WHAT’S BEING CLAIMED:
- One might recall “The Blob” — a patch of unusually warm water that struck the west coast between 2014 and 2016.
- Now, a similar massive blob said to be bigger than the size of Texas is making its way toward South America.
- The center of the blob is estimated to be more than 6 degrees Celsius hotter than average — which makes it “one of the warmest spots on the planet at the moment.”
One might recall “The Blob” — a patch of unusually warm water that struck the west coast between 2014 and 2016.
Now, a similar massive “blob” of hot water was spotted in the Pacific Ocean near New Zealand that is headed toward South America.
A weather map from Climate Reanalyzer from the University of Maine’s Climate Change Institute showed the patch of unusually warm water in the South Pacific on Monday.
The patch is about 1.5 times the size of Texas — around one million square kilometers, The Guardian reported.
James Renwick, a professor in physical geography and weather and climate researcher at the Victoria University of Wellington, told the New Zealand Herald that the unusual phenomenon is caused by a combination of sunny skies, high pressures, and gentle winds.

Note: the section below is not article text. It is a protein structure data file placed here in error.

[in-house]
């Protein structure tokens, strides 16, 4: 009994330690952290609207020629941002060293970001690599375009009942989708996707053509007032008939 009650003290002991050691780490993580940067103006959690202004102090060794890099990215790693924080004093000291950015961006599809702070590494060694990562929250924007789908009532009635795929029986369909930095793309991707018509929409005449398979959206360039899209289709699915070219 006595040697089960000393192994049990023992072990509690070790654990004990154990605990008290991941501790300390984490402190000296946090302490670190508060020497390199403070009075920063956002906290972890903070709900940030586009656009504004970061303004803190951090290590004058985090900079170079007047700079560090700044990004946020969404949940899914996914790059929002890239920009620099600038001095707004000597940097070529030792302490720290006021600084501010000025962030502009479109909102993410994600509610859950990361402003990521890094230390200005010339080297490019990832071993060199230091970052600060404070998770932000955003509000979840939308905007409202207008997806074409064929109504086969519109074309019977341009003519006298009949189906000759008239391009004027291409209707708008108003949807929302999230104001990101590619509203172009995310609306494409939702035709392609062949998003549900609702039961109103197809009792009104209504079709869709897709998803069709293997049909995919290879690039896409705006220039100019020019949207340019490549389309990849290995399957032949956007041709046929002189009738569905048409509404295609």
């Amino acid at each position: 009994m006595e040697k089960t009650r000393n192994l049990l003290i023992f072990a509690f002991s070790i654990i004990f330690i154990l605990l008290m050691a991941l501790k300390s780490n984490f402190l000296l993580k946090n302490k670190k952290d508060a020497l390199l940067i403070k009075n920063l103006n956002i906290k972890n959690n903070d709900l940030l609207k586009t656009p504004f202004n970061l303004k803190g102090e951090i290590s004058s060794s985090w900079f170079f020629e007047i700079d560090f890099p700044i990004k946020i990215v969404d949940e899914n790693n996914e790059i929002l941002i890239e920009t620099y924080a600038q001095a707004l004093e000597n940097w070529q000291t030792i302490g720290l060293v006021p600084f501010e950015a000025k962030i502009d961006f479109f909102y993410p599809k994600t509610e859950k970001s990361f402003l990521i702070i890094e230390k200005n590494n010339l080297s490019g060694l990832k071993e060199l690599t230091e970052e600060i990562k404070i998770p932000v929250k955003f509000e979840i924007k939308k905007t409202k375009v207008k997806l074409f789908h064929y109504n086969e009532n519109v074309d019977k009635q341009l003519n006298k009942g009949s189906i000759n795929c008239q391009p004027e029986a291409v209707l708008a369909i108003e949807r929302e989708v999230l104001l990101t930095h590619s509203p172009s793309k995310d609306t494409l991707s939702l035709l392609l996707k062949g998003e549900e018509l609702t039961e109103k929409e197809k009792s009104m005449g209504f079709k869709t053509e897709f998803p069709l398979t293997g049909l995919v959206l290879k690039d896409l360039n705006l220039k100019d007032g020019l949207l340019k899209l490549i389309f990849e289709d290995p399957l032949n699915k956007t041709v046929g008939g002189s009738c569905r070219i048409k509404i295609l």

Renwick explained, “Sea temperatures don’t actually vary too much and a degree [Celsius], plus or minus, is quite a big deal and this area is probably four degrees or more than that above average and that’s pretty huge.”
The center of the blob is estimated to be more than 6 degrees Celsius hotter than average — which makes it “one of the warmest spots on the planet at the moment.”
According to Climate Reanalyzer, the warm patch was moving eastward in the Pacific partway between New Zealand and southern Chile.
The unusual weather pattern, described as a marine heatwave, varies depending on geography and the time of year.
Climatologist Nick Bond from the University of Washington explained to NOAA Research that it can “either cause more heat than usual to go into the ocean, warming up the surface, or in some cases suppress the amount of heat coming out of the ocean.”
Unusual weather patterns such as these affect sea-dwelling creatures and ecosystems. According to Newsweek, which cited, a heatwave that hit Western Australia in 2011 resulted in more tropical-like fish and a shift from kelp forests to seaweed turfs.
While it is still difficult to ascertain if the unusual weather event can be attributed to climate change, research suggests that the marine-based heatwaves are becoming more frequent and more intense on the back of global warming — just like land-based heatwaves.
According to a 2018 study published in Nature, the frequency and intensity of marine heatwaves worldwide increased by 34 percent and 17 percent between 1925 and 2016. And the number of days with marine heatwaves increased by 54 percent.
This is also not the first marine heatwave to strike New Zealand recently. When the country had its hottest summer on record (2017/18), some of the waters around New Zealand reached about 6 to 7 degrees Celsius above average.